The lifecycle of Sclerotinia sclerotiorum can be described as monocyclic, as there are no secondary inoculums produced. During late summer/ early fall the fungus will produce a survival structure called a sclerotium either on or inside the tissues of a host plant. The following spring the dormant sclerotia will germinate to produce fruiting bodies called apothecia, which are small, thin stalks ending with a cup-like structure about 5-15mm in diameter (similar in shape to a small mushroom). The cup of the apothecium is lined with asci, in which the ascospores are contained. When the ascospores are released from the asci, they are carried by the wind until they land on a suitable host. The ascospores will then germinate on the host and begin to invade the host’s tissues via mycelium, causing infection. S. sclerotiorum is capable of invading nearly all tissue types including stems, foliage, flowers, fruits, and roots. Eventually white, fluffy mycelium will begin to grow on the surface of the infected tissues. At the end of the growing season, S. sclerotiorum will once again produce sclerotia. The sclerotia will then remain on the surface of the ground or in the soil, on either living or dead plant parts until the next season. The lifecycle will then continue respectively.
Control of white mold on crops can depend greatly on specific cultural practices and the application of chemical sprays. Crops that are highly susceptible to white mold should be planted in well drained soils. Also, properly spaced plants or maintaining growth in the fields will help to maintain good air circulation and create microclimates that are less favorable for disease development (Pohronezny 25). Fields with heavy disease pressure may also be flooded for a period of four to five weeks so as the sclerotia may lose their viability(Pohronezny 25). This may not be a practical measure and may be why chemical sprays are used. Fumigating the soils with broad spectrum fungicides can be effective in controlling sclerotia (Pernezyny, Momol and lopes 23). During the growing season, however, applying contact and systemic fungicides during times of the plants greatest susceptibility (flowering and senescence) will give the greatest amount of protection against disease. Crop rotation with cereals in fields with high levels of disease incidence can help in reduction of inoculums. Rotation should last for at least three years since sclerotia can be viable for at least this long.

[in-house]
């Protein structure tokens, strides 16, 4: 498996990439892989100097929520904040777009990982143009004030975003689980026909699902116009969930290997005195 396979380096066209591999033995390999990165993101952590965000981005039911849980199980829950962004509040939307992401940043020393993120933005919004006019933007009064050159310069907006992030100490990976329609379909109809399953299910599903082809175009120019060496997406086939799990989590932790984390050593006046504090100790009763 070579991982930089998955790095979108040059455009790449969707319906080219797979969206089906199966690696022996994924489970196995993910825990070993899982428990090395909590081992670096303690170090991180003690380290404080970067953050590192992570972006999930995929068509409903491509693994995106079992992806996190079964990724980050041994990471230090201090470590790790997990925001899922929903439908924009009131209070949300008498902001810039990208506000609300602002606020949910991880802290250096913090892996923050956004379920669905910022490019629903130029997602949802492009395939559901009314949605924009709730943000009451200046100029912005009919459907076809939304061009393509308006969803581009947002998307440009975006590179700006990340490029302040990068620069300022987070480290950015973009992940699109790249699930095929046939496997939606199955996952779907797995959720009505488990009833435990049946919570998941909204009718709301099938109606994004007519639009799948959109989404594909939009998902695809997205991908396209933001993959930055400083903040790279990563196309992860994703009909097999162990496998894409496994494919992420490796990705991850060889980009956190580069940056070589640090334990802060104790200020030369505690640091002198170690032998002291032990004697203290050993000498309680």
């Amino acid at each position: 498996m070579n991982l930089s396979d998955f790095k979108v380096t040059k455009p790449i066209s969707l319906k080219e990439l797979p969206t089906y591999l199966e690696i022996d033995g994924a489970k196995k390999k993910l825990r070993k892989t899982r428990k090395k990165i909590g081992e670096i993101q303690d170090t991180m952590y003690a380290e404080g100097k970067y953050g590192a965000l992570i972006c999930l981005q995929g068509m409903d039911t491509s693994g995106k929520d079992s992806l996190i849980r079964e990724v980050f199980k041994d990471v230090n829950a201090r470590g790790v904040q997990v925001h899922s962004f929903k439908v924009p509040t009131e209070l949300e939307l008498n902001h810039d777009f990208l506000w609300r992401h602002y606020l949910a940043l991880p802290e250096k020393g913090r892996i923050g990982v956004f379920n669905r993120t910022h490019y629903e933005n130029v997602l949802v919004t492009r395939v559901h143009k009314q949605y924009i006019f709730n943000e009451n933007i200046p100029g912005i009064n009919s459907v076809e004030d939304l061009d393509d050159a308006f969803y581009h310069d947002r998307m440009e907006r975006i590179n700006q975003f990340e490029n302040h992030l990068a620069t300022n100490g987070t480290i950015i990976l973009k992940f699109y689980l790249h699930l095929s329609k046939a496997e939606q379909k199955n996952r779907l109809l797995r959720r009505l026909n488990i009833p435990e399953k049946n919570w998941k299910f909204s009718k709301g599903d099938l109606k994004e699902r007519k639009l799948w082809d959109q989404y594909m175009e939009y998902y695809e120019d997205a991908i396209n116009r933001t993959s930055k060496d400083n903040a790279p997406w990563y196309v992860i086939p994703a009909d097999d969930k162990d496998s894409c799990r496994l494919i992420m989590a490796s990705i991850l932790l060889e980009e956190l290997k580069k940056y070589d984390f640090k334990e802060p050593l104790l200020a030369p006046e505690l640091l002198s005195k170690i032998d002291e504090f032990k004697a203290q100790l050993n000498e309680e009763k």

- [reference 1]
- Bennett, J. Michael; Rhetoric, Emeritus; Hicks, Dale R.; Naeve, Seth L.; Bennett, Nancy Bush (2014). The Minnesota Soybean Field Book (PDF). St Paul, MN: University of Minnesota Extension. p. 81. Retrieved 21 February 2016.
- [reference 4]
- Agrios, George N. Plant Pathology. 5th ed.. Burlington, MA: Elsevier Academic Press, 2005. 546-550. Print.
- Pohronezny, K. L. "White Mold." Compendium of Tomato Diseases. 1st ed. St. Paul, MN: The American Phytopathological Society, 1991. Print.
- Pernezny, K, M. T Momol, and C. A Lopes. "White Mold." Compendium of Pepper Diseases. 1st ed. St. Paul, MN: The American Phytopathological Society, 2003. Print